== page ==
Employees trying to balance office-related work with caring for elderly family members seek help from their employers on a number of fronts - primarily in gathering information about programs and benefits.
That's according to a new survey conducted by the National Council on the Aging, sponsored by AT&T, and based on feedback from 1,300 AT&T employees who were identified as providers of such care. Two-thirds of the respondents were women. The following types of assistance were called most valuable by respondents.
Locating programs and benefits 69%
Monitoring those programs 64%
Transportation arrangements 60%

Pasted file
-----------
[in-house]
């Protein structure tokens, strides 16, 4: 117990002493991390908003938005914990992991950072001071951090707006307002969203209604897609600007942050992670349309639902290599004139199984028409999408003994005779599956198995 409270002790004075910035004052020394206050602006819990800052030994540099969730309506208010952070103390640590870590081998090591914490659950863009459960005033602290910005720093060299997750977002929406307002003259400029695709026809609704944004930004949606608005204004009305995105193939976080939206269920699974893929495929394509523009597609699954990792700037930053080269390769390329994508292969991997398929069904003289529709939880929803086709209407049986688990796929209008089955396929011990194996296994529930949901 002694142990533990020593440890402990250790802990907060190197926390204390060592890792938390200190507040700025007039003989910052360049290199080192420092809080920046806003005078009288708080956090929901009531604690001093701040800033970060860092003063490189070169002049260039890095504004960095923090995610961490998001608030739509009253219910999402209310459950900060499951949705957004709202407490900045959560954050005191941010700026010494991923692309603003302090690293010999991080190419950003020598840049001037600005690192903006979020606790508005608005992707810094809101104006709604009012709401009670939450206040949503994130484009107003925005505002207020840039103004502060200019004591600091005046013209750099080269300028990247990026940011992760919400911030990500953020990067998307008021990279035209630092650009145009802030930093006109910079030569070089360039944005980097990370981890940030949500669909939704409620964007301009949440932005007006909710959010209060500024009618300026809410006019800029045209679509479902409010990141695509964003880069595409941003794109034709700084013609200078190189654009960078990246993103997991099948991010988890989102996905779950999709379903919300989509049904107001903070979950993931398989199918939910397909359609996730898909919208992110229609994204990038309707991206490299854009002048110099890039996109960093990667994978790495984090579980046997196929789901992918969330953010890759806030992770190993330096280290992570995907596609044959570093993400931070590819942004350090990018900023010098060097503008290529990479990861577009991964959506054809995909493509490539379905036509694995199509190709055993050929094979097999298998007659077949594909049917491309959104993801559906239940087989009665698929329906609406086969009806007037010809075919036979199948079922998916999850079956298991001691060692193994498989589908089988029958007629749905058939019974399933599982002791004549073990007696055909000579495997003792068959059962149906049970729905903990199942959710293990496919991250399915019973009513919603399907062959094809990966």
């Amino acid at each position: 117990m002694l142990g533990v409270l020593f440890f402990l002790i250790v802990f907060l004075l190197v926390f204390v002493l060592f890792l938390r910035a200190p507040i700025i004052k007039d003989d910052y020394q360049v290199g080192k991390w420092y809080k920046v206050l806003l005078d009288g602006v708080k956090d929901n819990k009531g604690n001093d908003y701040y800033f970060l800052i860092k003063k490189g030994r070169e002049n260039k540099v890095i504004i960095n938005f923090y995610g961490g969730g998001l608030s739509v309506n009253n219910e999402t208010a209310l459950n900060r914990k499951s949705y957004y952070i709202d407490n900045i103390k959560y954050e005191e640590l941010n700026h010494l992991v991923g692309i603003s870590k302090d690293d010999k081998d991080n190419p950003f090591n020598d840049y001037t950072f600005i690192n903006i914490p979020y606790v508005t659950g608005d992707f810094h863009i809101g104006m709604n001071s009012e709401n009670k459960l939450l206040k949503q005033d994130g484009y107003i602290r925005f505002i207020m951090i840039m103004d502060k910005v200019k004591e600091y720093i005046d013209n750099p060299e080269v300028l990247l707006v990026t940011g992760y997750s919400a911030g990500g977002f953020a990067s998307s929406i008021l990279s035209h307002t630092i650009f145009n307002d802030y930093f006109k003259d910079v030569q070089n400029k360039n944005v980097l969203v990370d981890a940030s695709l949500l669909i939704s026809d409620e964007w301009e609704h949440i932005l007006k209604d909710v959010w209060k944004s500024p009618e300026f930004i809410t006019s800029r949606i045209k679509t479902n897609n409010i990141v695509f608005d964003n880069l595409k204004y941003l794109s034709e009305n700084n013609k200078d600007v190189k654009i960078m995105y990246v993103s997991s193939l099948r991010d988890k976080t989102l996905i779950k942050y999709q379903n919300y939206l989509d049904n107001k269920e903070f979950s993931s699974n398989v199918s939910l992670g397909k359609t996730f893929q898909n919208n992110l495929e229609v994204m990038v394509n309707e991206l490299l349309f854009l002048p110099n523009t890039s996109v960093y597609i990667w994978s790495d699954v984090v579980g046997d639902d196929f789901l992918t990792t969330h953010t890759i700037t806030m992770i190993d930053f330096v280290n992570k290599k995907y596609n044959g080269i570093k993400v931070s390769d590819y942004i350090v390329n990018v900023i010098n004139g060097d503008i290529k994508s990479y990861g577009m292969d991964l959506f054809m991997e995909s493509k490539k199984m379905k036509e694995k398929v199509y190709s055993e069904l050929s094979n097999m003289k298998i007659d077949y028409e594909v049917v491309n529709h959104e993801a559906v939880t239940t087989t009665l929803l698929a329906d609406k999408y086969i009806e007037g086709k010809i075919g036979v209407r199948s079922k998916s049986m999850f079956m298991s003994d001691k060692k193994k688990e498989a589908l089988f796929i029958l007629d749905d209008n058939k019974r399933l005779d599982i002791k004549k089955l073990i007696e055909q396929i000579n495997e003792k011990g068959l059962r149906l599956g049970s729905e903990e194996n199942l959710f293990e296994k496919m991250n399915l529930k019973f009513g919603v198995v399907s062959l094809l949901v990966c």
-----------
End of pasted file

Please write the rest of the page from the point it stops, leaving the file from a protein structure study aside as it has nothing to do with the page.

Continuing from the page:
Help with insurance and legal forms came in at 51 percent and 49 percent, respectively. About a third of respondents desired assistance with such basic needs as bathing and dressing those in their care.
In focus groups conducted along with the survey, employees said they wanted clear corporate policies, more flexibility - and "a single phone number" as a starting place to help them coordinate care.
Some 11.5 million Americans of all ages need some type of long-term care, according to ElderCare Advocates, a consultancy in Toledo, Ohio. Individuals often foot the bill. But companies take a hit: A 1997 survey sponsored by the AARP and Metropolitan Life found productivity lost from such care cost US employers more than $29 billion a year.
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